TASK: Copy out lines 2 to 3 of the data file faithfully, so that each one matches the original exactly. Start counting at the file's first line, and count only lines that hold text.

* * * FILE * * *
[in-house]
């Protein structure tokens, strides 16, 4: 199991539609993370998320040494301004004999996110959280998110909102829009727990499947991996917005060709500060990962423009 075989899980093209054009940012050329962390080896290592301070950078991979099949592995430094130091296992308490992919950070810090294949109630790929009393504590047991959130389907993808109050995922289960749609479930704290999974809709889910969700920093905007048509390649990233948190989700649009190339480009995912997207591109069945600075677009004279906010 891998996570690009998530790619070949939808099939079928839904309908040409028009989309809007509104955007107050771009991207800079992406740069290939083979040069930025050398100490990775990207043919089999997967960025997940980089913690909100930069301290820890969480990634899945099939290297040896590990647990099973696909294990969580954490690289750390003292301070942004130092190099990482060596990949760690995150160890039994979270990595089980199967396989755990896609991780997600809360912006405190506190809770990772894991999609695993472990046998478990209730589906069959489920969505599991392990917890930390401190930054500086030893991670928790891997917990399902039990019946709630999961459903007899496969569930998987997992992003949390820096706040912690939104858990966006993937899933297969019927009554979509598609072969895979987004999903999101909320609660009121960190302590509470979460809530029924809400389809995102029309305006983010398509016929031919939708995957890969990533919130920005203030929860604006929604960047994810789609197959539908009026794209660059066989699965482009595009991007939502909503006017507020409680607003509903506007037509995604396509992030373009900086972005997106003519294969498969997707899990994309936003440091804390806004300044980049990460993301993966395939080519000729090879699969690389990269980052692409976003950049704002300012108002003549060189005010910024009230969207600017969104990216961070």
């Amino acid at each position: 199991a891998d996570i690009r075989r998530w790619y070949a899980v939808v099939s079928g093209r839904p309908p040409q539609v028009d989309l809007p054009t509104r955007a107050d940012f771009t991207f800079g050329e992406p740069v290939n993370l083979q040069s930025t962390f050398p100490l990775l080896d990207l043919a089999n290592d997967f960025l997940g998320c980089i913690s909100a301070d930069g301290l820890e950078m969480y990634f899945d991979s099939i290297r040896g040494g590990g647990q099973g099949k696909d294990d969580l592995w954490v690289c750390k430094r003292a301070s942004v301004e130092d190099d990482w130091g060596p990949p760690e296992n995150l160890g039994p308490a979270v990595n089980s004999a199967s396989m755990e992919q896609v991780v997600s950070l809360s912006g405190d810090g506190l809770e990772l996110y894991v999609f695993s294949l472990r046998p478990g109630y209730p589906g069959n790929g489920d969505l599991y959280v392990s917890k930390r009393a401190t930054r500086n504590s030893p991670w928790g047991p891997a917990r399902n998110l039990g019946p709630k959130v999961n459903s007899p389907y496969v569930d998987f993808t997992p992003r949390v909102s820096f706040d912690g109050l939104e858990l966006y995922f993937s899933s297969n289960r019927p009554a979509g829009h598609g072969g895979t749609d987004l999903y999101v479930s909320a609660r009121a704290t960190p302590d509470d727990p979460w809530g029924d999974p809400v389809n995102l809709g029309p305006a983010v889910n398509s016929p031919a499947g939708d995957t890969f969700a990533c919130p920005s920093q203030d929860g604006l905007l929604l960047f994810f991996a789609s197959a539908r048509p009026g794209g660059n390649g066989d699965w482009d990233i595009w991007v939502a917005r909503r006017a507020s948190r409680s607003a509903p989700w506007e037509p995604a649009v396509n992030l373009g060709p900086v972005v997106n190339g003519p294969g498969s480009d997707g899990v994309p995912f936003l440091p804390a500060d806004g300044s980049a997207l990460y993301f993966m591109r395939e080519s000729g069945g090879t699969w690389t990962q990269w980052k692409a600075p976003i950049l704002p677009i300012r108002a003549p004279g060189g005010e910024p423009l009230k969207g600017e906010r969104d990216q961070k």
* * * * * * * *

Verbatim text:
């Protein structure tokens, strides 16, 4: 199991539609993370998320040494301004004999996110959280998110909102829009727990499947991996917005060709500060990962423009 075989899980093209054009940012050329962390080896290592301070950078991979099949592995430094130091296992308490992919950070810090294949109630790929009393504590047991959130389907993808109050995922289960749609479930704290999974809709889910969700920093905007048509390649990233948190989700649009190339480009995912997207591109069945600075677009004279906010 891998996570690009998530790619070949939808099939079928839904309908040409028009989309809007509104955007107050771009991207800079992406740069290939083979040069930025050398100490990775990207043919089999997967960025997940980089913690909100930069301290820890969480990634899945099939290297040896590990647990099973696909294990969580954490690289750390003292301070942004130092190099990482060596990949760690995150160890039994979270990595089980199967396989755990896609991780997600809360912006405190506190809770990772894991999609695993472990046998478990209730589906069959489920969505599991392990917890930390401190930054500086030893991670928790891997917990399902039990019946709630999961459903007899496969569930998987997992992003949390820096706040912690939104858990966006993937899933297969019927009554979509598609072969895979987004999903999101909320609660009121960190302590509470979460809530029924809400389809995102029309305006983010398509016929031919939708995957890969990533919130920005203030929860604006929604960047994810789609197959539908009026794209660059066989699965482009595009991007939502909503006017507020409680607003509903506007037509995604396509992030373009900086972005997106003519294969498969997707899990994309936003440091804390806004300044980049990460993301993966395939080519000729090879699969690389990269980052692409976003950049704002300012108002003549060189005010910024009230969207600017969104990216961070």
């Amino acid at each position: 199991a891998d996570i690009r075989r998530w790619y070949a899980v939808v099939s079928g093209r839904p309908p040409q539609v028009d989309l809007p054009t509104r955007a107050d940012f771009t991207f800079g050329e992406p740069v290939n993370l083979q040069s930025t962390f050398p100490l990775l080896d990207l043919a089999n290592d997967f960025l997940g998320c980089i913690s909100a301070d930069g301290l820890e950078m969480y990634f899945d991979s099939i290297r040896g040494g590990g647990q099973g099949k696909d294990d969580l592995w954490v690289c750390k430094r003292a301070s942004v301004e130092d190099d990482w130091g060596p990949p760690e296992n995150l160890g039994p308490a979270v990595n089980s004999a199967s396989m755990e992919q896609v991780v997600s950070l809360s912006g405190d810090g506190l809770e990772l996110y894991v999609f695993s294949l472990r046998p478990g109630y209730p589906g069959n790929g489920d969505l599991y959280v392990s917890k930390r009393a401190t930054r500086n504590s030893p991670w928790g047991p891997a917990r399902n998110l039990g019946p709630k959130v999961n459903s007899p389907y496969v569930d998987f993808t997992p992003r949390v909102s820096f706040d912690g109050l939104e858990l966006y995922f993937s899933s297969n289960r019927p009554a979509g829009h598609g072969g895979t749609d987004l999903y999101v479930s909320a609660r009121a704290t960190p302590d509470d727990p979460w809530g029924d999974p809400v389809n995102l809709g029309p305006a983010v889910n398509s016929p031919a499947g939708d995957t890969f969700a990533c919130p920005s920093q203030d929860g604006l905007l929604l960047f994810f991996a789609s197959a539908r048509p009026g794209g660059n390649g066989d699965w482009d990233i595009w991007v939502a917005r909503r006017a507020s948190r409680s607003a509903p989700w506007e037509p995604a649009v396509n992030l373009g060709p900086v972005v997106n190339g003519p294969g498969s480009d997707g899990v994309p995912f936003l440091p804390a500060d806004g300044s980049a997207l990460y993301f993966m591109r395939e080519s000729g069945g090879t699969w690389t990962q990269w980052k692409a600075p976003i950049l704002p677009i300012r108002a003549p004279g060189g005010e910024p423009l009230k969207g600017e906010r969104d990216q961070k």